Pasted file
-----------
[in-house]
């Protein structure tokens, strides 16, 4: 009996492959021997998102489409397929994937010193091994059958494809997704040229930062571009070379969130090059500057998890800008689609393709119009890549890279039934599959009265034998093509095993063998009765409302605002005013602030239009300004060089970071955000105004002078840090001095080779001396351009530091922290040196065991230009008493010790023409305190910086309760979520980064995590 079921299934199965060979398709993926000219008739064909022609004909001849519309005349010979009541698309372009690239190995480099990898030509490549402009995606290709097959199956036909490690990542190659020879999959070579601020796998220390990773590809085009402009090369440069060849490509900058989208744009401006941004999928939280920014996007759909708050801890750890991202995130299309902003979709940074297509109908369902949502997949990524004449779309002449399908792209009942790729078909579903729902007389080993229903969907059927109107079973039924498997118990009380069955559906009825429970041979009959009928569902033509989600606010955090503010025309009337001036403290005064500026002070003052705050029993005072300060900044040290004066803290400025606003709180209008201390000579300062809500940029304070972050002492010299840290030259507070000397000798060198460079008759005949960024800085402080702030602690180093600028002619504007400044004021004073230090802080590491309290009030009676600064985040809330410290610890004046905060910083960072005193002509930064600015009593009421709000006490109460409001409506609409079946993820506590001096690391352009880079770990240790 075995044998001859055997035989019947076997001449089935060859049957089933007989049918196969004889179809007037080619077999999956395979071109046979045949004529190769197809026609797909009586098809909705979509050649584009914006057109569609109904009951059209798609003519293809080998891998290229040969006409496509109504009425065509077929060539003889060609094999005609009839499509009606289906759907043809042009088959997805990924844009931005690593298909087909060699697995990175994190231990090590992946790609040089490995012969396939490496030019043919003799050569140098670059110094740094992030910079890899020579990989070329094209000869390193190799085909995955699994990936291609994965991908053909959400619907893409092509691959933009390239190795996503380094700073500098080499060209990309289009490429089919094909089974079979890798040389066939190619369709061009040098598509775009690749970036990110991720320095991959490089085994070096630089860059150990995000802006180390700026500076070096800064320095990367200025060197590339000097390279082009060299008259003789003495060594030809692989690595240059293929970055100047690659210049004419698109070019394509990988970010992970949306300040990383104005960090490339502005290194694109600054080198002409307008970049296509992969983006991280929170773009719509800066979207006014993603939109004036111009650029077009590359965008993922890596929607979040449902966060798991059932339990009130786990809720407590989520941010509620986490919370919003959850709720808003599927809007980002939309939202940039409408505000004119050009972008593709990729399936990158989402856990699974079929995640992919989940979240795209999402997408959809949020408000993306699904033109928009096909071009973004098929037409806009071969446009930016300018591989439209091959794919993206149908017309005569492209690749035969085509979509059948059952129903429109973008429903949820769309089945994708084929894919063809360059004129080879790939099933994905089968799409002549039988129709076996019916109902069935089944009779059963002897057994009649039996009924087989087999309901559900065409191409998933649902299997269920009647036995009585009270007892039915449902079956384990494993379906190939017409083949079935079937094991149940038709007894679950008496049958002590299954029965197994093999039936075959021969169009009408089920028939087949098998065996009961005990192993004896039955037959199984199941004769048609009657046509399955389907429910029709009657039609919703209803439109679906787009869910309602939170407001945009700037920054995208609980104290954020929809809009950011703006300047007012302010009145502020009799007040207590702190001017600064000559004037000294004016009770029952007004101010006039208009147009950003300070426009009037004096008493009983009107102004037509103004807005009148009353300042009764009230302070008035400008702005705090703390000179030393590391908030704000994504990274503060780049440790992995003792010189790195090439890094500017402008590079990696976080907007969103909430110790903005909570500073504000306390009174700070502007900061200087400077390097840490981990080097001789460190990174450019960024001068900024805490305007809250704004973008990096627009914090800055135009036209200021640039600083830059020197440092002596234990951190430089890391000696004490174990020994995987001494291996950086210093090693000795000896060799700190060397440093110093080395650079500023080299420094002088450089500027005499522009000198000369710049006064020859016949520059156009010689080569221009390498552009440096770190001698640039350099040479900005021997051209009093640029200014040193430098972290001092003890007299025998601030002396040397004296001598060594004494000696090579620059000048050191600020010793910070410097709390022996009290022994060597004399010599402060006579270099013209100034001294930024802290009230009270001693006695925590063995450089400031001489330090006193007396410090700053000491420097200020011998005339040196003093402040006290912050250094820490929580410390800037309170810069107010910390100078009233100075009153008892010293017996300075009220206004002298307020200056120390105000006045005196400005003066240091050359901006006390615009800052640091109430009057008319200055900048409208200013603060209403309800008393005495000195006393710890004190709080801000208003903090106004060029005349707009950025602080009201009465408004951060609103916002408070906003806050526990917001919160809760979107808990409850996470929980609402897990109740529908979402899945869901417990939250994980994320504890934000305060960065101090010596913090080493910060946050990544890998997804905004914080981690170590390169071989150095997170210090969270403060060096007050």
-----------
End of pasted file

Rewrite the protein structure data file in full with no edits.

[in-house]
């Protein structure tokens, strides 16, 4: 009996492959021997998102489409397929994937010193091994059958494809997704040229930062571009070379969130090059500057998890800008689609393709119009890549890279039934599959009265034998093509095993063998009765409302605002005013602030239009300004060089970071955000105004002078840090001095080779001396351009530091922290040196065991230009008493010790023409305190910086309760979520980064995590 079921299934199965060979398709993926000219008739064909022609004909001849519309005349010979009541698309372009690239190995480099990898030509490549402009995606290709097959199956036909490690990542190659020879999959070579601020796998220390990773590809085009402009090369440069060849490509900058989208744009401006941004999928939280920014996007759909708050801890750890991202995130299309902003979709940074297509109908369902949502997949990524004449779309002449399908792209009942790729078909579903729902007389080993229903969907059927109107079973039924498997118990009380069955559906009825429970041979009959009928569902033509989600606010955090503010025309009337001036403290005064500026002070003052705050029993005072300060900044040290004066803290400025606003709180209008201390000579300062809500940029304070972050002492010299840290030259507070000397000798060198460079008759005949960024800085402080702030602690180093600028002619504007400044004021004073230090802080590491309290009030009676600064985040809330410290610890004046905060910083960072005193002509930064600015009593009421709000006490109460409001409506609409079946993820506590001096690391352009880079770990240790 075995044998001859055997035989019947076997001449089935060859049957089933007989049918196969004889179809007037080619077999999956395979071109046979045949004529190769197809026609797909009586098809909705979509050649584009914006057109569609109904009951059209798609003519293809080998891998290229040969006409496509109504009425065509077929060539003889060609094999005609009839499509009606289906759907043809042009088959997805990924844009931005690593298909087909060699697995990175994190231990090590992946790609040089490995012969396939490496030019043919003799050569140098670059110094740094992030910079890899020579990989070329094209000869390193190799085909995955699994990936291609994965991908053909959400619907893409092509691959933009390239190795996503380094700073500098080499060209990309289009490429089919094909089974079979890798040389066939190619369709061009040098598509775009690749970036990110991720320095991959490089085994070096630089860059150990995000802006180390700026500076070096800064320095990367200025060197590339000097390279082009060299008259003789003495060594030809692989690595240059293929970055100047690659210049004419698109070019394509990988970010992970949306300040990383104005960090490339502005290194694109600054080198002409307008970049296509992969983006991280929170773009719509800066979207006014993603939109004036111009650029077009590359965008993922890596929607979040449902966060798991059932339990009130786990809720407590989520941010509620986490919370919003959850709720808003599927809007980002939309939202940039409408505000004119050009972008593709990729399936990158989402856990699974079929995640992919989940979240795209999402997408959809949020408000993306699904033109928009096909071009973004098929037409806009071969446009930016300018591989439209091959794919993206149908017309005569492209690749035969085509979509059948059952129903429109973008429903949820769309089945994708084929894919063809360059004129080879790939099933994905089968799409002549039988129709076996019916109902069935089944009779059963002897057994009649039996009924087989087999309901559900065409191409998933649902299997269920009647036995009585009270007892039915449902079956384990494993379906190939017409083949079935079937094991149940038709007894679950008496049958002590299954029965197994093999039936075959021969169009009408089920028939087949098998065996009961005990192993004896039955037959199984199941004769048609009657046509399955389907429910029709009657039609919703209803439109679906787009869910309602939170407001945009700037920054995208609980104290954020929809809009950011703006300047007012302010009145502020009799007040207590702190001017600064000559004037000294004016009770029952007004101010006039208009147009950003300070426009009037004096008493009983009107102004037509103004807005009148009353300042009764009230302070008035400008702005705090703390000179030393590391908030704000994504990274503060780049440790992995003792010189790195090439890094500017402008590079990696976080907007969103909430110790903005909570500073504000306390009174700070502007900061200087400077390097840490981990080097001789460190990174450019960024001068900024805490305007809250704004973008990096627009914090800055135009036209200021640039600083830059020197440092002596234990951190430089890391000696004490174990020994995987001494291996950086210093090693000795000896060799700190060397440093110093080395650079500023080299420094002088450089500027005499522009000198000369710049006064020859016949520059156009010689080569221009390498552009440096770190001698640039350099040479900005021997051209009093640029200014040193430098972290001092003890007299025998601030002396040397004296001598060594004494000696090579620059000048050191600020010793910070410097709390022996009290022994060597004399010599402060006579270099013209100034001294930024802290009230009270001693006695925590063995450089400031001489330090006193007396410090700053000491420097200020011998005339040196003093402040006290912050250094820490929580410390800037309170810069107010910390100078009233100075009153008892010293017996300075009220206004002298307020200056120390105000006045005196400005003066240091050359901006006390615009800052640091109430009057008319200055900048409208200013603060209403309800008393005495000195006393710890004190709080801000208003903090106004060029005349707009950025602080009201009465408004951060609103916002408070906003806050526990917001919160809760979107808990409850996470929980609402897990109740529908979402899945869901417990939250994980994320504890934000305060960065101090010596913090080493910060946050990544890998997804905004914080981690170590390169071989150095997170210090969270403060060096007050």